To remove/separate the metal at the bottom, I might simply grind the top/edge from the bottom piece ( not grinding it up) and separate it. Then when you lay your good sheetmetal on top of the ground edge, I would tig the edge of the 2 pieces together.
Not seeing it in person, I am just throwing this out to you, so you have to make the call on this. You don't want to weld any more than you have to, so you want to try and use the largest pieces of metal to minimize all the joints and additional filler.
|11-24-2015 10:46 AM|
Thanks all. PJ, I will definitely take your advice and thanks for the tips. Those are the little things that will help me out. Any advice on how to separate the panels in the section I labeled #2? I don't imagine cutting straight into those "sandwiched" panels is the correct way. Also, unless I find more rust beyond this, I plan on cutting along the outside yellow lines. Again, I know I'm being picky and I appreciate everyone's patience with me as I really don't want to screw this up but I have to start somewhere learning this stuff.
|11-23-2015 06:21 PM|
You may want to cut the piece out as a single piece to keep it and the contour of the metal intact. Then bring it to a local sheet metal/fab shop and they can shape a piece of metal to match. Just have them add a little to it on all sides so you can fit it in and trim as needed.
When you do weld, stitch weld it in to reduce any warping. Do not make a long continuous weld. Tack the replacement piece into position to keep it from moving under heat. Then weld a small weld, maybe 1" on the left side, then one on the right side to allow for cooling. Continue to do this filling in those spaces you leave jumping around making the stitch welds. You do not want to rush it or try to knock it out too quickly and end up with a lot of warping and additional straightening & filler.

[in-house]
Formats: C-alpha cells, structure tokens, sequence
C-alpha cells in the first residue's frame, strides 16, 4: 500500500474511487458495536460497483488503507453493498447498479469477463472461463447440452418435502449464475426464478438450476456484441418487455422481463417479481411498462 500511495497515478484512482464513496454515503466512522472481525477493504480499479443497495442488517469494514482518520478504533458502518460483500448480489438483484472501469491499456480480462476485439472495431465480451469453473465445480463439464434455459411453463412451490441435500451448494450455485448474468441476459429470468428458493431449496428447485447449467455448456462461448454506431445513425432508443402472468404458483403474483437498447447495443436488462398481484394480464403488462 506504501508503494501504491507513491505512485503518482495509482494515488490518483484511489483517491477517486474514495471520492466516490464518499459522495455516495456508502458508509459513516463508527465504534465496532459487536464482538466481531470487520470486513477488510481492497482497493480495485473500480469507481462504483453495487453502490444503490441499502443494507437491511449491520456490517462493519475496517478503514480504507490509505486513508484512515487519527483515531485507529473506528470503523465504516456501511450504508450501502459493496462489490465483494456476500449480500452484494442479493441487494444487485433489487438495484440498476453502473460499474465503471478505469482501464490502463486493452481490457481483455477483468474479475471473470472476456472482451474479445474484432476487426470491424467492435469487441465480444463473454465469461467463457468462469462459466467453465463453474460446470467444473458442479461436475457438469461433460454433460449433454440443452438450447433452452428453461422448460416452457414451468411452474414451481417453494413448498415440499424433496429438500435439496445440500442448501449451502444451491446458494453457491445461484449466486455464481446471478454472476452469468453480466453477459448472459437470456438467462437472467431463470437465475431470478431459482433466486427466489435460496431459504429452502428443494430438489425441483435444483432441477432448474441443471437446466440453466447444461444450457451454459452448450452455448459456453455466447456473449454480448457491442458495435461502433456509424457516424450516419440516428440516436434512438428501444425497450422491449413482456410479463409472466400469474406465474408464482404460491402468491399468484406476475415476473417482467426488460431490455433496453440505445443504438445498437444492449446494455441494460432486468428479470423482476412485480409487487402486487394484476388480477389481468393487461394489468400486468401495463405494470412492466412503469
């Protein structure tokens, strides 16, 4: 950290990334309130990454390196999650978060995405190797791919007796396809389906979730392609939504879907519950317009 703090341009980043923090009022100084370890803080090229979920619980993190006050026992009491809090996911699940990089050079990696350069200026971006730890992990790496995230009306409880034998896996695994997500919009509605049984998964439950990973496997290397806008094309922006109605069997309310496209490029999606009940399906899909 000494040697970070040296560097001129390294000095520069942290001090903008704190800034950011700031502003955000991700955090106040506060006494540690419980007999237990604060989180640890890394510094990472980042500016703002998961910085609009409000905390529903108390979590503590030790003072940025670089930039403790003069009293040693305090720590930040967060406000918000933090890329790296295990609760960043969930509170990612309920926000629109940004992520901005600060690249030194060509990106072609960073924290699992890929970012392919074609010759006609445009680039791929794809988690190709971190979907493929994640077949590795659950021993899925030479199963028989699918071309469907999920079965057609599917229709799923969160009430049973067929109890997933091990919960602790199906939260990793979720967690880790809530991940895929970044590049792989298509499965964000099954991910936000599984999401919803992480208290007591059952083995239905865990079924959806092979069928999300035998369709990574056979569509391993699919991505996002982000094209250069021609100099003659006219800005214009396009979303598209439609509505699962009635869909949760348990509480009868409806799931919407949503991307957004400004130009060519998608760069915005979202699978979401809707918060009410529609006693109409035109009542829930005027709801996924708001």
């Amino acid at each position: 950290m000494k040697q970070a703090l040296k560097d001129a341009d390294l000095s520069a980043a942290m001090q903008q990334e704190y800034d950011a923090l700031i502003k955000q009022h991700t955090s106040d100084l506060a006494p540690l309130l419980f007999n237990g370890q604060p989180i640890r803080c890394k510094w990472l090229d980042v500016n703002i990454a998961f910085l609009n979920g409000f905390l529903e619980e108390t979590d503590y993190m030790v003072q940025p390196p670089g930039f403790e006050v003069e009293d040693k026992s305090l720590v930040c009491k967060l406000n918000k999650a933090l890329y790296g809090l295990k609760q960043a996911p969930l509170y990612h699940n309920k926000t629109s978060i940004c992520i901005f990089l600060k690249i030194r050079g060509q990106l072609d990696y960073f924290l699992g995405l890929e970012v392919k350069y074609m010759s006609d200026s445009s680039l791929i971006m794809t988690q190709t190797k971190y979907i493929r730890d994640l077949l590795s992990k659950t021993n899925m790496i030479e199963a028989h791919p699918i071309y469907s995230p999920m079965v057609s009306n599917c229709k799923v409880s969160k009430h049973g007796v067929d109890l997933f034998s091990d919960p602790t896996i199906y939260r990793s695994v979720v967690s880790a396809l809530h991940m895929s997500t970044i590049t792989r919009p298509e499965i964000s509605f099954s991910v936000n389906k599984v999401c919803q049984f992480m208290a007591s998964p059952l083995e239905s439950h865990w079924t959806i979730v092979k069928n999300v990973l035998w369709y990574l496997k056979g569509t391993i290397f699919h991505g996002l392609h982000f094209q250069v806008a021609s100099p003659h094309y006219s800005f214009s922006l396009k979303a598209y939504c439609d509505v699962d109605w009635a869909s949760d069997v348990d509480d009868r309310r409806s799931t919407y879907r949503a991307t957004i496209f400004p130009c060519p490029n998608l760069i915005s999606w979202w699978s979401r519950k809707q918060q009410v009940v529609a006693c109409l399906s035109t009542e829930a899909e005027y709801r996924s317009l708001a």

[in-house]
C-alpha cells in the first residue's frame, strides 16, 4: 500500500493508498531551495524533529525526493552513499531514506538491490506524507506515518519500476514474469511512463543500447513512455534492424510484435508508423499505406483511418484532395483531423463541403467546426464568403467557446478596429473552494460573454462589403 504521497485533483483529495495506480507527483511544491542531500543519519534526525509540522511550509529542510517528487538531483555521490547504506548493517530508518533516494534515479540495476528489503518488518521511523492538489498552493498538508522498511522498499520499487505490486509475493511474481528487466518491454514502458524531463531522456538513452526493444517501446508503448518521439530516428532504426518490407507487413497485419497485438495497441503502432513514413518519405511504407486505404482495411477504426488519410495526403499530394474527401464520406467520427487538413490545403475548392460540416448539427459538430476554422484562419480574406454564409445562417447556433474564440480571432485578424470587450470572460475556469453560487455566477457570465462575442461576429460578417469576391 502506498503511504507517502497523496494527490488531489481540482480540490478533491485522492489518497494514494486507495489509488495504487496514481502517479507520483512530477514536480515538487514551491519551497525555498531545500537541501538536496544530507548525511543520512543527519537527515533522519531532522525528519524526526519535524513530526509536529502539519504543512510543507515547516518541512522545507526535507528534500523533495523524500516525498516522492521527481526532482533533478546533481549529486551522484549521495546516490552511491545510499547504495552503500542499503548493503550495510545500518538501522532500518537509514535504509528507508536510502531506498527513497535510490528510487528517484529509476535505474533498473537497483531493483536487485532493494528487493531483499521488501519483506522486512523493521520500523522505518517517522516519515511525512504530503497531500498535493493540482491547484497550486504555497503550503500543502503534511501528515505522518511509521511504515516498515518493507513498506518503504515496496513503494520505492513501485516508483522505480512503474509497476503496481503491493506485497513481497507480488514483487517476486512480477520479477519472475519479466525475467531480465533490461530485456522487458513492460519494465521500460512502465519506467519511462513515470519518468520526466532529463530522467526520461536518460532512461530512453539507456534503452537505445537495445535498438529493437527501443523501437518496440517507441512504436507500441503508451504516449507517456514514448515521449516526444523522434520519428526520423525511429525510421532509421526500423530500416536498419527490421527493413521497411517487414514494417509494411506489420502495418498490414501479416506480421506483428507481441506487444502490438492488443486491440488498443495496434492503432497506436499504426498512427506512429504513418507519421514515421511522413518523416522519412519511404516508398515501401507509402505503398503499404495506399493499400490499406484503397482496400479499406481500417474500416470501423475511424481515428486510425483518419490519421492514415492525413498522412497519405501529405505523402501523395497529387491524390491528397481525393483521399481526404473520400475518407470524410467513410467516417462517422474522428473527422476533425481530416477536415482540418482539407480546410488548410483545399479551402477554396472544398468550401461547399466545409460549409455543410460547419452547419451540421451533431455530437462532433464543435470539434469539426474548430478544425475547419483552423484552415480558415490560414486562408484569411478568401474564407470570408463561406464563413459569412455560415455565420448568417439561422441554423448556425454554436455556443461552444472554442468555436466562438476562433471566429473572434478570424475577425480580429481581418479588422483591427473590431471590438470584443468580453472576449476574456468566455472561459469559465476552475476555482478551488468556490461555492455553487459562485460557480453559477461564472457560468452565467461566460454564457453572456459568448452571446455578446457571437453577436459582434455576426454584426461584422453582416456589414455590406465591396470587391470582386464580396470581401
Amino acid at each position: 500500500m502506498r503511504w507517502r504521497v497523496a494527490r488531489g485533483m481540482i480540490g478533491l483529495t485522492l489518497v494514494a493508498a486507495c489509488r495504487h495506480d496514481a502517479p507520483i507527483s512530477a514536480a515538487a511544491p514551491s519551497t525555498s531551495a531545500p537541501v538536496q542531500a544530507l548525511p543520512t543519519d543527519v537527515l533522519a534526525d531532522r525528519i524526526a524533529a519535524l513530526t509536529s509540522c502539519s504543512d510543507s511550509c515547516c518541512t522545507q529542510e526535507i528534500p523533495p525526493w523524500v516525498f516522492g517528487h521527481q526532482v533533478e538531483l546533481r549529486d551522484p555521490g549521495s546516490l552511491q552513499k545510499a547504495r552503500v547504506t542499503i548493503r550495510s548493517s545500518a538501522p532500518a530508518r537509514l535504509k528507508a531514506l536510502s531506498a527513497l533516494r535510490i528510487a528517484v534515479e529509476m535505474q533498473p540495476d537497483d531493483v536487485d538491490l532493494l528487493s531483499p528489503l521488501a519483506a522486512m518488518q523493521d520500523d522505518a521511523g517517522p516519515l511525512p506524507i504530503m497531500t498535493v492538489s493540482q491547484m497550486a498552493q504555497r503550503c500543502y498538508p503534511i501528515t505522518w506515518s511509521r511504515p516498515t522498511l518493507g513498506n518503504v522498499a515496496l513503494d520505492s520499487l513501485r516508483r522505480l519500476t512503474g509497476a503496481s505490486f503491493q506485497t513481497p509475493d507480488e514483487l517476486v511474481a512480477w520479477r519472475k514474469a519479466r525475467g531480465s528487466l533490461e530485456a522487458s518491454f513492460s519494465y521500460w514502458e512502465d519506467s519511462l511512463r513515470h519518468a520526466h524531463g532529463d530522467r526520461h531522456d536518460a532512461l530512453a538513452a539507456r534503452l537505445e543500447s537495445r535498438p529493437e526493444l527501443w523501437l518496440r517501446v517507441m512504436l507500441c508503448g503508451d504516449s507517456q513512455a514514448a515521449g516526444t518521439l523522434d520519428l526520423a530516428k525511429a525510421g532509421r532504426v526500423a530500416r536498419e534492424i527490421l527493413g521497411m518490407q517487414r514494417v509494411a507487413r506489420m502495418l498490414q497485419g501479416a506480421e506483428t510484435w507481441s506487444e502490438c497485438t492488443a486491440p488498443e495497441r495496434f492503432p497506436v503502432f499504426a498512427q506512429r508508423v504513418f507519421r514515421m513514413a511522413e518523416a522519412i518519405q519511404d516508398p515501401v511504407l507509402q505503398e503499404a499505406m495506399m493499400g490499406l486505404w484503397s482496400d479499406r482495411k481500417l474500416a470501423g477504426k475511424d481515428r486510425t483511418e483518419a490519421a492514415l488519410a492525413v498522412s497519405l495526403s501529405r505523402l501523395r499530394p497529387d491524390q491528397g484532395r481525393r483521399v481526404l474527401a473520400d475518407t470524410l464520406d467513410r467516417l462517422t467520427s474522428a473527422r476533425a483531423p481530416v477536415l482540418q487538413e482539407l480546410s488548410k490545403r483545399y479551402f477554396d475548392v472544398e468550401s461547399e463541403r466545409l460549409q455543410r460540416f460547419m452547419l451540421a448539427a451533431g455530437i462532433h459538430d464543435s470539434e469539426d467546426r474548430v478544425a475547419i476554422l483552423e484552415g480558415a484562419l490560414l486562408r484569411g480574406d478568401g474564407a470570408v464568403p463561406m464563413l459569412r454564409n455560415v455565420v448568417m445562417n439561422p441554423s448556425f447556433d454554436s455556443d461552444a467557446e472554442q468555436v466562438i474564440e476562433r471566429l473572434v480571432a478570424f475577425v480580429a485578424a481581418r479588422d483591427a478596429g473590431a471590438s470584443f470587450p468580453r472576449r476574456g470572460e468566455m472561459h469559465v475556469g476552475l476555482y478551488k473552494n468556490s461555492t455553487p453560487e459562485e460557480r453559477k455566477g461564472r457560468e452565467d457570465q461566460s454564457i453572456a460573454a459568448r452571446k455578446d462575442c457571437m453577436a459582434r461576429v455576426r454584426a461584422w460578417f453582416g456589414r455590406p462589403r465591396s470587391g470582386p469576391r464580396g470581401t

They make these neat clamps for butt-welding sheet metal. Take a look at the assorted photos to see how they work. The very bottom of the clamp had a block that slips in and gets clamped down to. When done, you back off the wing nut, slide the block out from underneath, and pull up the center divider. I bought mine locally at Harbor Freight, but have yet to try/use them, but they should do the job and it will hold your piece in place as you weld. 8 Piece Butt Welding Clamps
|11-23-2015 05:24 PM|
|geeteeohguy||Mac, your approach with welding in a new strip of metal is the right one. Keep us posted!|
|11-23-2015 11:59 AM|
Originally Posted by el_papelitos View Post
|11-23-2015 11:18 AM|
Perhaps its worth to cut and see whats the other side. I show you mine....
Mine looked not so bad until i started to grind the bondo and surprise !!! As you see it s cut now, Im going to weld it , but the deep rott is not even possible to acces....
As said Bear it s a skill that can be learned and would say its THE skill that a car guy should learn !